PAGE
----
These markers could be natural, such as rivers, hills, or trees, or man-made, such as ditches or fences. The charter would provide detailed descriptions of these markers and their locations. These detailed descriptions meant that the same route could be followed in the future, by following the detailed descriptions and identifying the landmarks used.

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Perambulations in charters were witnessed by multiple individuals, who walked the boundaries together and attested to their accuracy. These witnesses were often local officials, landowners, or respected members of the community.

Participants might take oaths during the perambulation, affirming their agreement and commitment to the boundaries and the terms of the charter.

stream in the highlands
Credit: Trevor Harris

The perambulation described in the charter was a legal record and provided evidence that the boundaries had been agreed upon by the parties involved. This could be referenced in the event of future disputes or legal proceedings. Charters created a reference point for maintaining and understanding the boundaries of the land.

Read More: Horses in Early Anglo-Saxon England

This helped to prevent encroachments, disputes, or confusion over the land’s limits. These detailed descriptions provided a reliable framework for land tenure and ownership.

Rogationtide processions and perambulation: Blessing the Land

Like the Roman traditions of marking boundaries, perambulation also had a religious or spiritual dimension. Perambulations played a significant role in Rogationtide celebrations, a Christian festival of the boundary, during the Anglo-Saxon era.

“Rogare” is Latin and means “to beseech”. Rogationtide, also known as Rogation Week, was a Christian observance that took place in late spring, on the three days preceding Ascension Day. It was a time of prayer, processions, and perambulations to bless the fields, crops, and boundaries.

Beating the bounds
Beating the bounds

Perambulations during Rogationtide were intended to bless the land and crops, seeking divine protection and abundance. This is reminiscent of the Roman practice of robigalia, in which the god Robigus was asked to bless the crops. The community, led by members of the clergy, would walk in procession around the boundaries of the parish.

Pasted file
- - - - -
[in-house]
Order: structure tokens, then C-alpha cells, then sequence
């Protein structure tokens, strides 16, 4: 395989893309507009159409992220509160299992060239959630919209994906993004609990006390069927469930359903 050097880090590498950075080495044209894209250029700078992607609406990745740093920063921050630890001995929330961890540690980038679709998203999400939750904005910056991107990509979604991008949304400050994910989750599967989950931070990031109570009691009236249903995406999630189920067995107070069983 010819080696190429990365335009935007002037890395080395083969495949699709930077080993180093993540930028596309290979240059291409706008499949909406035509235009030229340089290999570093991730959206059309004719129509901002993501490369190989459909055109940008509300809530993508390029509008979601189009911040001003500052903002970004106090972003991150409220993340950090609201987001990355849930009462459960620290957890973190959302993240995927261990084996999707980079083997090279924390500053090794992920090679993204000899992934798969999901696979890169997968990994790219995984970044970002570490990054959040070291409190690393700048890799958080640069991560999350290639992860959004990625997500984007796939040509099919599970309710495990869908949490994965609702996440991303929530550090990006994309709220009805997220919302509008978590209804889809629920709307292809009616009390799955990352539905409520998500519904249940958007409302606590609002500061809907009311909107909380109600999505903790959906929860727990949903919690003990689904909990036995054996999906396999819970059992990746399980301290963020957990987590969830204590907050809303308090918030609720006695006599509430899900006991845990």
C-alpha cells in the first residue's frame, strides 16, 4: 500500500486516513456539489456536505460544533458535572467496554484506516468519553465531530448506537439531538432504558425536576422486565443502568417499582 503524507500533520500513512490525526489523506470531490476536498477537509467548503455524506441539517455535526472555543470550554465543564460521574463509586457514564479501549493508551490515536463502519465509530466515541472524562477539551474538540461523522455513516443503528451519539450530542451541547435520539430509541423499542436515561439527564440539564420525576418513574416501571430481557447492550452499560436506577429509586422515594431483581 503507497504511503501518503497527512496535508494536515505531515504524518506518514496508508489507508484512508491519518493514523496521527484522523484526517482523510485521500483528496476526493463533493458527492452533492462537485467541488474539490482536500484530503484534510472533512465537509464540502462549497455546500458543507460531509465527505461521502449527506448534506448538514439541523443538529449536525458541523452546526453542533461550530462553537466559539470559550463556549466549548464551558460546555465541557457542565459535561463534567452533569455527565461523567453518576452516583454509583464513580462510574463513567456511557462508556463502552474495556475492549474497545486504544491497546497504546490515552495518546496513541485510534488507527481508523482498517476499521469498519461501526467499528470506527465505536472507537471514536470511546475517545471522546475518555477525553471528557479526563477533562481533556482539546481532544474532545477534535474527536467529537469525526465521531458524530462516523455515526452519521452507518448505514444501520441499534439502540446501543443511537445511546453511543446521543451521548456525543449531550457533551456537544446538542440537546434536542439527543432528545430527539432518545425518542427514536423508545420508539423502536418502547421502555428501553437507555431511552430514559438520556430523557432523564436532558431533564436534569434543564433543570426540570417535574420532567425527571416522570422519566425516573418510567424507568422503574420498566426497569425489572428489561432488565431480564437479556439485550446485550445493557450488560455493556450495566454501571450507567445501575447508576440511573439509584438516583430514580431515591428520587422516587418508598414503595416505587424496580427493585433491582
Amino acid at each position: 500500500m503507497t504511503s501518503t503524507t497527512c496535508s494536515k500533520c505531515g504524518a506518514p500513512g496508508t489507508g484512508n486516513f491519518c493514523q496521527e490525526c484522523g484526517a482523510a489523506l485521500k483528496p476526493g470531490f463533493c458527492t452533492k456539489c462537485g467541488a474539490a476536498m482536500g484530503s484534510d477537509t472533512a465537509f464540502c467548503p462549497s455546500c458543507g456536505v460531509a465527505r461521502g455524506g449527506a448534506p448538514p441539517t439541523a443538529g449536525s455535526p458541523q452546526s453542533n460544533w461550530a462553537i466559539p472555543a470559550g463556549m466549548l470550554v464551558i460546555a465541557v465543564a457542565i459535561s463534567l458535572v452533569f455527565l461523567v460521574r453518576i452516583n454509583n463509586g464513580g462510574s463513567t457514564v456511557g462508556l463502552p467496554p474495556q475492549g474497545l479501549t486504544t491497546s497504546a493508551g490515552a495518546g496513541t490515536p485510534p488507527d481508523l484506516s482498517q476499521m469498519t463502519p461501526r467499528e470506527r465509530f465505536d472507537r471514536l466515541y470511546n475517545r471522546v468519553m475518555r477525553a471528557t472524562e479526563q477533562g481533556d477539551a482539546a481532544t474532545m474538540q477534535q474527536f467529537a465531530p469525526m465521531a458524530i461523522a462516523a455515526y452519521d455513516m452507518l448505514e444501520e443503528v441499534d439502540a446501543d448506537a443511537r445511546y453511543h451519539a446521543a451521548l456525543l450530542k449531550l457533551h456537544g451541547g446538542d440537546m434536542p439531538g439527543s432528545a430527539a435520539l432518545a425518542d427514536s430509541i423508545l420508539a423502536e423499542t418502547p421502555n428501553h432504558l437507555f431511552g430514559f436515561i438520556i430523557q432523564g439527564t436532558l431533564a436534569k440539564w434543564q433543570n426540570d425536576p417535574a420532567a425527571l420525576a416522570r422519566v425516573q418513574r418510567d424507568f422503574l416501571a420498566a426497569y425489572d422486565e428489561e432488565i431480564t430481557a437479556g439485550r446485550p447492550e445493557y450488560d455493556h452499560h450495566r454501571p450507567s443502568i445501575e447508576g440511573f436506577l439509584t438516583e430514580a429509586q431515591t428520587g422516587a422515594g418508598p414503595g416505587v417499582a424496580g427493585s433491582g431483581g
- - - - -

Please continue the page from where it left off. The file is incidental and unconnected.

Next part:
Read More: Beating The Bounds a 2000-Year-Old Custom

They would pause at specific points and landmarks to offer prayers, blessings, and hymns. These perambulations were seen as a way to invoke God’s favour and ensure a fruitful harvest.


The perambulations were believed to have a protective and purifying effect on the land. As the community walked the boundaries, they would recite prayers and psalms, invoking God’s blessings and cleansing power. The procession was seen as a way to ward off evil spirits, pests, and other harmful influences, ensuring the fertility and well-being of the fields.

Landmarks used in these Rogationtide perambulations often included trees which were called Holy Trees or Gospel Trees because that was where the procession paused to hear readings from the bible. This practice gave us the place name Gospel Oak.

Woodbanks are a firm and ancient feature in our landscape. Credit: Stefan Czapski

Like the perambulations in the charters, rogationtide perambulations also served to mark and reaffirm the boundaries of the parish. Participants would walk along the edges of the land, often carrying crosses, banners, or religious symbols, to physically demarcate the limits.

Read More: Hides and Hundreds: Decoding the Domesday Book 

This practice aimed to reinforce the connection between the community and the land while ensuring a sense of order and unity within the boundaries. In addition to the religious and agricultural significance, Rogationtide perambulations had legal and social implications.

The perambulations helped to establish and reinforce the boundaries of the parish or community, serving as a reference point for future land disputes or property rights.